Wild elephants will sleep when they’re dead

They may get less shut-eye than any other mammal
Hey, you’d look tired too if you only slept two hours last night. Or not all. Pexels

Wild elephants can’t be bothered with sleep.

Who could blame them? They have good reasons to stay awake. African elephants need to gobble a few hundred pounds of food a day and stay vigilant of cunning predators. After fitting two elephant matriarchs—female elephants that lead their respective herds—with activity monitors, researchers tracked these elephants through the Chobe National Park, in northern Botswana, for just over a month. Their results, published Wednesday in the journal PLOS One, found that they slept around two hours a night. And on five nights, they didn’t sleep at all.

If these sleeping habits are normal in the elephant world, these creatures sleep less than any other mammal.

Beginning with observations of circus elephants in the 1930s, scientists have watched elephants sleeping for nearly 80 years. But this was mostly done in captive environments, where the worries of sneaky lions and needs for water are of little concern. Without these distractions, captive elephants slumber about five and a half hours a night—something that Netlix-binging humans can handle with ease, at least on occasion. But researchers suspected that elephants in the untamed wilderness would sleep much less.

“We did think they’d sleep about two and half hours a day, so the time was shorter than we thought, but not too much,” says Paul Manger, the study’s lead author, who researches anatomical sciences at the University of Witwatersrand in Johannesburg, South Africa.

It can be hard to spot a snoozing elephant. Sometimes the creatures lay down to sleep, which is an obvious indication of slumber. But sometimes they sleep while standing. Complicating matters, they can also rest when standing. So the researchers came up with a trunk trick: if an elephant’s trunk stayed still for at least five minutes, then the researchers figured she was likely getting some bona fide shut-eye.

So for the first time ever, Manger and his team implanted activity loggers into elephant trunks. Manger emphasizes that although the animals were temporarily immobilized, the implantation procedure was minor, and the elephants are fine and back wandering around Chobe National Park.

They found that one matriarch slept for 2.3 hours and day, and the other for 1.8 hours. Combined, they averaged two hours of sleep a day, but they didn’t accumulate these sleeping hours all in one go. Rather, they took around five brief sleeping spells a night, mostly during the deep witching hours of 1 a.m. to 6 a.m. And on five different days, the elephants didn’t sleep at all, which was unexpected.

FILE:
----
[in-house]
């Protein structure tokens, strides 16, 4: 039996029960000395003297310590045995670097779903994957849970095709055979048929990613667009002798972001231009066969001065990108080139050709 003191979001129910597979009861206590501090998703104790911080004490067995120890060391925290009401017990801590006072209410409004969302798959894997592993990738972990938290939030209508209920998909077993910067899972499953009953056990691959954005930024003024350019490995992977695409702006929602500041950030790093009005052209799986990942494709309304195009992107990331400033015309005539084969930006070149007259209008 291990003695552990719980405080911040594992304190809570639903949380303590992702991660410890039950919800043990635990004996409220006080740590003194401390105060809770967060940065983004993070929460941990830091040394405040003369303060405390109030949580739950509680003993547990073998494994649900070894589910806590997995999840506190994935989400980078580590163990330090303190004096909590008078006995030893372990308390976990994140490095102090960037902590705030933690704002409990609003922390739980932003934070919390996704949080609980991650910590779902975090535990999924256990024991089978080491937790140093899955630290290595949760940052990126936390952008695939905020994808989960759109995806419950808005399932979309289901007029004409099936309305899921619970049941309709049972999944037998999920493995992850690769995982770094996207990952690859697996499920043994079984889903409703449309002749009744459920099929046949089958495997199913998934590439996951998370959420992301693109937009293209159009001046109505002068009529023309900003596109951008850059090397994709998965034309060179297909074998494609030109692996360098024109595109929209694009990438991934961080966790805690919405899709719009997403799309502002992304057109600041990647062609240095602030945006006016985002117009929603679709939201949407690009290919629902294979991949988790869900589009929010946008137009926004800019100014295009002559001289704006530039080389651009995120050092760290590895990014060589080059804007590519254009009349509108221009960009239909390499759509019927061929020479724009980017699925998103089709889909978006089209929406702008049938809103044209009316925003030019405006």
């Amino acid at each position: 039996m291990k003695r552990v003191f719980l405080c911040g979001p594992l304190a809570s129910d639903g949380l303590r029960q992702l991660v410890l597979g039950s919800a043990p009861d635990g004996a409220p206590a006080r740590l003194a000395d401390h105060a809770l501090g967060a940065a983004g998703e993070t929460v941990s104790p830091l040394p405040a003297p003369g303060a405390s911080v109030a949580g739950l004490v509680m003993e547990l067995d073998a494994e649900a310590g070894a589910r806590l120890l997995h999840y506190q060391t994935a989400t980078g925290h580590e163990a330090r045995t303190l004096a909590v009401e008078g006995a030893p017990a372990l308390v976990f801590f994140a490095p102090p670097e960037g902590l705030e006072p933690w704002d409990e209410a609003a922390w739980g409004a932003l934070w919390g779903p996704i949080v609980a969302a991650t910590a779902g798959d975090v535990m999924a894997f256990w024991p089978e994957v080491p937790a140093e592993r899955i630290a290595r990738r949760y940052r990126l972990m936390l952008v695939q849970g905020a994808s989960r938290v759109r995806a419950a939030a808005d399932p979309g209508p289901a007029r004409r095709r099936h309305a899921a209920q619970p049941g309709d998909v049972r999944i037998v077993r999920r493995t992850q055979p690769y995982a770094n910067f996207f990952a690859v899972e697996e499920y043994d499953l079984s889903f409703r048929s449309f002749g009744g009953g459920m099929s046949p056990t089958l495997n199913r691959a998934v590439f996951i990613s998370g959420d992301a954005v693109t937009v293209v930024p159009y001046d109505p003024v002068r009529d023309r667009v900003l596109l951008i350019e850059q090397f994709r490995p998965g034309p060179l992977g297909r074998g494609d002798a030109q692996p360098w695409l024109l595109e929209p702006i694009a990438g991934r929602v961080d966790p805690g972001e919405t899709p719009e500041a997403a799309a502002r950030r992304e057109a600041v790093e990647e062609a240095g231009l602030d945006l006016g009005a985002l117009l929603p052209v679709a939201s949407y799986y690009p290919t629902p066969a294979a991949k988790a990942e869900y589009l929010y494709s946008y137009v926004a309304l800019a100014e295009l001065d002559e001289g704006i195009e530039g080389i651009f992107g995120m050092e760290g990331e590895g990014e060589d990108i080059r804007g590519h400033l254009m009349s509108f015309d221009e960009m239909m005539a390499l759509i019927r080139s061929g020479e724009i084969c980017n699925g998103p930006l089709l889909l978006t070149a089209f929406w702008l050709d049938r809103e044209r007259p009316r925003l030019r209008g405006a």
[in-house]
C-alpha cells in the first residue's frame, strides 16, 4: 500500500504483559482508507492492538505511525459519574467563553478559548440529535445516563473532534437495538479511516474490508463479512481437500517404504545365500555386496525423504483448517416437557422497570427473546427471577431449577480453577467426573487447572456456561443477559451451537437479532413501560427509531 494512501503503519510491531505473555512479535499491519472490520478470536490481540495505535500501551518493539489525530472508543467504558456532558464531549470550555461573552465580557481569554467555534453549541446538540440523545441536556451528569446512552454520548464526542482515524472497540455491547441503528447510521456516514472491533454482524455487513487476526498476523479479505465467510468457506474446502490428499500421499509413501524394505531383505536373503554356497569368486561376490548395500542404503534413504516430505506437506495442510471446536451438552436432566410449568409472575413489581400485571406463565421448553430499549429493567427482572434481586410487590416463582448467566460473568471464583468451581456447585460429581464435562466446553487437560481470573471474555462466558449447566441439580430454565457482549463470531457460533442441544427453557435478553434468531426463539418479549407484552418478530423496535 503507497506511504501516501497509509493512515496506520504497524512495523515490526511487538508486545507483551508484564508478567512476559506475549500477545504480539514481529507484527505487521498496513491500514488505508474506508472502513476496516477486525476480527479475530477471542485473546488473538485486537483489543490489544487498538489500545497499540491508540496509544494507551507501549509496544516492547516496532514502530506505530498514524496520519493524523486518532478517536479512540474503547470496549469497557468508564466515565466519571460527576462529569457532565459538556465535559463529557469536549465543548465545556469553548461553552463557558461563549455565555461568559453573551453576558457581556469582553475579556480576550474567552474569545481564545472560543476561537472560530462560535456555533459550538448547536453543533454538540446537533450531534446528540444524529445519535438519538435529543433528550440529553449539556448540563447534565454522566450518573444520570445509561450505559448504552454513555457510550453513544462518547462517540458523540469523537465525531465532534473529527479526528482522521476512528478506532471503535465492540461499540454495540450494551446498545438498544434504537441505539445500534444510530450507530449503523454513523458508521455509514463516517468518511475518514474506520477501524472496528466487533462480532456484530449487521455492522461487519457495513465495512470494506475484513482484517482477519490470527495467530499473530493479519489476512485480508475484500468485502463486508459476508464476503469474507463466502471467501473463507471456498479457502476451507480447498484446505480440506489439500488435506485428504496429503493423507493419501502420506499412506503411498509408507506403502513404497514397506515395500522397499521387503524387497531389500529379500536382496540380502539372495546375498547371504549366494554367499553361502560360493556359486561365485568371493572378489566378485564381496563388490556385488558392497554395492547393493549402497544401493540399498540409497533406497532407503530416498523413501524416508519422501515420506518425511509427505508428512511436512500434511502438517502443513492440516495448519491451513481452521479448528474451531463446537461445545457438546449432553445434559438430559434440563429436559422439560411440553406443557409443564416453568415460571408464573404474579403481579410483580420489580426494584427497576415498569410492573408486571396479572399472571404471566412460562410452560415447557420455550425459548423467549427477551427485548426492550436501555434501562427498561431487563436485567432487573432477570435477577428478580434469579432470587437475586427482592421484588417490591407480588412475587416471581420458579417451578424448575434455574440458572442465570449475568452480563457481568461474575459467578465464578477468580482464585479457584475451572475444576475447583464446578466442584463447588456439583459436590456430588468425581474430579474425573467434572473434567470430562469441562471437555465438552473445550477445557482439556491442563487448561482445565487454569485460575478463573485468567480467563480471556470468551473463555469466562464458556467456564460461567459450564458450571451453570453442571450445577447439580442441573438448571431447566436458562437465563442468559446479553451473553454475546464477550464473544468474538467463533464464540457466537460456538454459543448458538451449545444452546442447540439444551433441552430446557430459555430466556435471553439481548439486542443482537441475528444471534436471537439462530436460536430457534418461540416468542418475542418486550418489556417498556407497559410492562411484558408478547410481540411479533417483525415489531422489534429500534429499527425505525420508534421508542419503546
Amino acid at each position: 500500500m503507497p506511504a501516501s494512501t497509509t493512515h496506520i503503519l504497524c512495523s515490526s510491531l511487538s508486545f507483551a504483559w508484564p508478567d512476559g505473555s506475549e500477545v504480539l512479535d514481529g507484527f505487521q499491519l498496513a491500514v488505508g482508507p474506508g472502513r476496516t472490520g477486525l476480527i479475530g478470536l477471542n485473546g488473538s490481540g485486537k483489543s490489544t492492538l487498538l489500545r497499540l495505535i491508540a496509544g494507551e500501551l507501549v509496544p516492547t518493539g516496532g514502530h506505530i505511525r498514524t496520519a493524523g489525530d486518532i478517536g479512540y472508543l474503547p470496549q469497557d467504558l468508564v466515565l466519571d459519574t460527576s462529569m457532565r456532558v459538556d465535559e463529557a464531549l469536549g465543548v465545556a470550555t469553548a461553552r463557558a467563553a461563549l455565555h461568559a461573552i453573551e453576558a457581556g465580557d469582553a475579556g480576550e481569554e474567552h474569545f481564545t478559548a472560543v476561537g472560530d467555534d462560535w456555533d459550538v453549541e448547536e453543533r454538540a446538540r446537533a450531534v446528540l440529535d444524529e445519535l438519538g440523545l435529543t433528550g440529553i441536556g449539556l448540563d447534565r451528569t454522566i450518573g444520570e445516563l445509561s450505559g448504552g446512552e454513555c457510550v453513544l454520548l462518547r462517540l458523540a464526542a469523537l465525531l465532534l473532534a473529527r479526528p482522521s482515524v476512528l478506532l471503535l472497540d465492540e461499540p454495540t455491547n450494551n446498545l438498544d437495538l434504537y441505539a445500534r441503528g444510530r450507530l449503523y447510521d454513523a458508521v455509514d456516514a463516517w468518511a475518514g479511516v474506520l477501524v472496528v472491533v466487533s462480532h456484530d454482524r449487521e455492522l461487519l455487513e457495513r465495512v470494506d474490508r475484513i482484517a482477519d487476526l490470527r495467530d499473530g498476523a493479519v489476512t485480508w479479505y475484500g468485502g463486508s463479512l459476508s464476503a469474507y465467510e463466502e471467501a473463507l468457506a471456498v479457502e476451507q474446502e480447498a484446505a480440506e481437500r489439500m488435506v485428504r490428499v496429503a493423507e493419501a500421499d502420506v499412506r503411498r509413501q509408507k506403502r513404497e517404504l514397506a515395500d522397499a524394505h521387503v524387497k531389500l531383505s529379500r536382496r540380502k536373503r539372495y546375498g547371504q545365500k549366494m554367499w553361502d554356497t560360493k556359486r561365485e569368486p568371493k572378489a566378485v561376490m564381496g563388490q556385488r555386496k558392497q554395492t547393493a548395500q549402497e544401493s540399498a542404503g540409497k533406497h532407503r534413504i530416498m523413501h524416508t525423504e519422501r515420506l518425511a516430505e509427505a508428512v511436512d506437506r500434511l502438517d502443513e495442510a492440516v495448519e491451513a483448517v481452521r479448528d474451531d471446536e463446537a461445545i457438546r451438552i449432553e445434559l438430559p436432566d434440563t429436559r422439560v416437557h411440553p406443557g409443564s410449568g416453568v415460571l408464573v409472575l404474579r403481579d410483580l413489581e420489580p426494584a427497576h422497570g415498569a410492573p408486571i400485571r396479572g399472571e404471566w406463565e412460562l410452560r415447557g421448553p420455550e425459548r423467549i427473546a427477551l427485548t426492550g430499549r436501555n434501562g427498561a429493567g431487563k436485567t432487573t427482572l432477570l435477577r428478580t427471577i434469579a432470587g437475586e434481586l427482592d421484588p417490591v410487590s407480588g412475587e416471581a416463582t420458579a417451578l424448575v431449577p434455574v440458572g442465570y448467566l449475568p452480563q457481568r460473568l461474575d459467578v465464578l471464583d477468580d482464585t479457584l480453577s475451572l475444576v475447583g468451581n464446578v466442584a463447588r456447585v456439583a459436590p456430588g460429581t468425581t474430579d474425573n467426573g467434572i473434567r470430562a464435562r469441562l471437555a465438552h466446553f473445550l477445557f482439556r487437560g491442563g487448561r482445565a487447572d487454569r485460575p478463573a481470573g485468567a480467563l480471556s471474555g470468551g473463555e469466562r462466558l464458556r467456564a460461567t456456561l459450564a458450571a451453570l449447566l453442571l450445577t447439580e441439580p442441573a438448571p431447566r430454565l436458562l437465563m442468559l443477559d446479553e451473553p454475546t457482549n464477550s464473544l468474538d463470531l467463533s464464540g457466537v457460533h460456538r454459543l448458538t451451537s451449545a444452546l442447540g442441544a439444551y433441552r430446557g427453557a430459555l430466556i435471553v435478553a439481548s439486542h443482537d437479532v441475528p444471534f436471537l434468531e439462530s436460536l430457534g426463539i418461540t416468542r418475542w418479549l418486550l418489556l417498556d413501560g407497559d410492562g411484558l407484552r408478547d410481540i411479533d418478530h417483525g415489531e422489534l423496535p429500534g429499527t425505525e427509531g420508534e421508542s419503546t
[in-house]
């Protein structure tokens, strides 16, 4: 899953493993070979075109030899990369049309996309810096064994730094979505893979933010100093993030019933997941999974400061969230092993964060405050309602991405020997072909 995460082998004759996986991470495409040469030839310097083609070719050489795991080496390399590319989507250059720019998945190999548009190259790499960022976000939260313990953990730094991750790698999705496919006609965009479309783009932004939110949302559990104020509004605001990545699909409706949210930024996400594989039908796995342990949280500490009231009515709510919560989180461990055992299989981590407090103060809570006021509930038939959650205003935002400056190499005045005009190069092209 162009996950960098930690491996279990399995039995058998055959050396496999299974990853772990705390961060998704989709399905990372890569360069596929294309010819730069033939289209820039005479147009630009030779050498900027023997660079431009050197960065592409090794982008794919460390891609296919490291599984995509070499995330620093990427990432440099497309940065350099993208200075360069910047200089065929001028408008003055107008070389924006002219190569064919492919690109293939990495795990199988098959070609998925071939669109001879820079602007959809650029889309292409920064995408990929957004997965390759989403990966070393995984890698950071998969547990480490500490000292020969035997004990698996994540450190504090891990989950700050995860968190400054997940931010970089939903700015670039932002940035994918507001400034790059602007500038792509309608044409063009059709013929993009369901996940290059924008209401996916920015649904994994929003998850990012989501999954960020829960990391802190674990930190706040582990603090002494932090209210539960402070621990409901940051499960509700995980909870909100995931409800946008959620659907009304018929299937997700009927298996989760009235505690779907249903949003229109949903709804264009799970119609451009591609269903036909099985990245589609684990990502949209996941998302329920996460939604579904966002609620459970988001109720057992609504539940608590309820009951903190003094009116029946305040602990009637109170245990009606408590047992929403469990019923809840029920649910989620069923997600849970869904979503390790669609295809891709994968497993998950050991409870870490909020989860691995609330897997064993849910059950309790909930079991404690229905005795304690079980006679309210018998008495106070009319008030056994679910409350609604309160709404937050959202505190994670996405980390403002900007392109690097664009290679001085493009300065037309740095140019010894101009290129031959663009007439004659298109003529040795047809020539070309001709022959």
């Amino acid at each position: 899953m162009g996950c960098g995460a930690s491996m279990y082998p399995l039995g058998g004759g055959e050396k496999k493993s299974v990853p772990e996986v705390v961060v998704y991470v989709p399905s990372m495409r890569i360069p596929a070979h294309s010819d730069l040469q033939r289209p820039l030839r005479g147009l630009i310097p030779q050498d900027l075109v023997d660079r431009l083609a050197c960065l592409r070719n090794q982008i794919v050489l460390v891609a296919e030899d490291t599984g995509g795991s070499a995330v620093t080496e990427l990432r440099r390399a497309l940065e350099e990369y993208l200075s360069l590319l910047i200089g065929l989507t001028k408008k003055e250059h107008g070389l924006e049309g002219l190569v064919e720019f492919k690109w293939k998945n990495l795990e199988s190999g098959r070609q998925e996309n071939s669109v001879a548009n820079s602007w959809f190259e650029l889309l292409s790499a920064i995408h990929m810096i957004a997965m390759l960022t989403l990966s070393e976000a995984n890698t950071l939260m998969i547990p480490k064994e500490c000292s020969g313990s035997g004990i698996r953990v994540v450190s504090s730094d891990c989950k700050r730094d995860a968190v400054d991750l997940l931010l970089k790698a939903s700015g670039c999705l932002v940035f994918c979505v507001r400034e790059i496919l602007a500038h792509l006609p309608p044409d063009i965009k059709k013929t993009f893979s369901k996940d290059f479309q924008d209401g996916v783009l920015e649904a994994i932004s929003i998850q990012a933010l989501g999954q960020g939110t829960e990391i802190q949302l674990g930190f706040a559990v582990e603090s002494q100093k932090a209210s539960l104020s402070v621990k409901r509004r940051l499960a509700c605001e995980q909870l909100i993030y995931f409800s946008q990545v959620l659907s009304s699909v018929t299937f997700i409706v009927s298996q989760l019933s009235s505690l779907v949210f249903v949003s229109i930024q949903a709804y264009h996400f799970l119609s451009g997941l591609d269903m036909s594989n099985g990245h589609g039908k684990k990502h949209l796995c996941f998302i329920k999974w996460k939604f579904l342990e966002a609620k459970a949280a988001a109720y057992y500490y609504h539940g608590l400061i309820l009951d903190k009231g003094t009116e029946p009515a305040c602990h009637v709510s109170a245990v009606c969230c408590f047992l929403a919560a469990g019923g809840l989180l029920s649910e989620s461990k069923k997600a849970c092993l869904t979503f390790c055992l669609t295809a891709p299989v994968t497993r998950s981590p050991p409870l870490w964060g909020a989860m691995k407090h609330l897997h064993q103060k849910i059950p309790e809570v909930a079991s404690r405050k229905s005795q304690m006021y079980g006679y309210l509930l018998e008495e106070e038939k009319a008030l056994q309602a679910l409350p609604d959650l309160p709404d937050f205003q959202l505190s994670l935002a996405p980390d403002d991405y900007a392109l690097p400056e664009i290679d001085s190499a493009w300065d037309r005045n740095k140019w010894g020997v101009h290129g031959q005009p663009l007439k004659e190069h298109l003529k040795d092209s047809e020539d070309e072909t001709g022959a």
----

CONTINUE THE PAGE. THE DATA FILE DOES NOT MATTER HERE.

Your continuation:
But one particular episode proved particularly exciting.

One matriarch didn’t sleep for a whopping 45 hours, and the other for 48 hours. “Those days are really very interesting,” says Manger. And the elephants weren’t just awake—they were on the move. Spaced two miles apart, they elephants were unusually active for around 10 hours. During this period, one matriarch traveled 20 miles, and the other 15.

It seems they were fleeing from something or someone, but the threat remains a mystery. They could have been looking for water. Or there may have been poachers, lions, or sexually aggressive males, says Manger. The team doesn’t know because they intentionally stayed away, so as not to disturb the elephants’ sleeping patterns.

Such a long period without sleep is “probably exceptional, not typical,” says Phyllis Lee, a researcher with the Ambolesi Trust For Elephants who was not involved in the study. Lee emphasizes that elephants also rest a lot, which might enable them to carry on with so little sleep. “They can rest at night or in the day, or both, so their rest may be overlooked,” says Lee.


Even if elephants do get tired, their brains might compel them to stay awake and eat. Elephant brains contain a cluster of brains cells—called oreixinergic nuclei—that appear related to sleep and safety, explains Manger. For instance, “If you haven’t had enough to eat, the orexinergic neurons will keep you awake getting food until you are full, and then allow you to sleep,” he says.

Although the results show that elephants sleep less than any other known mammal, the study has its limitations. Just two elephants were studied, and the second matriarch was nursing a calf at the time, which likely resulted in her receiving less sleep than normal. Also, the activity loggers in the elephants’ trunks found some compelling data, but due to the wild nature of study, they didn’t directly measure their sleep—they measured trunk activity to infer sleep.

Even so, the results add to the enigma of sleep, and whether big bodied mammals sleep less than the smaller sort. The evidence isn’t clear. Another large herbivore, the domestic horse, snoozes for around three hours a night, putting it in second place behind the wild elephants. But the gray whale, which can weigh up to 40 tons, sleeps at least nine hours a day.

But one thing is certain: Americans don’t snooze nearly enough. Our sleep deprivation makes us less healthy and less productive, which costs us as much as $411 billion a year. Our excuses for sleep deprivation are lame, though, when compared to an elephant’s. No Netflix binge is as aggressive as a lion.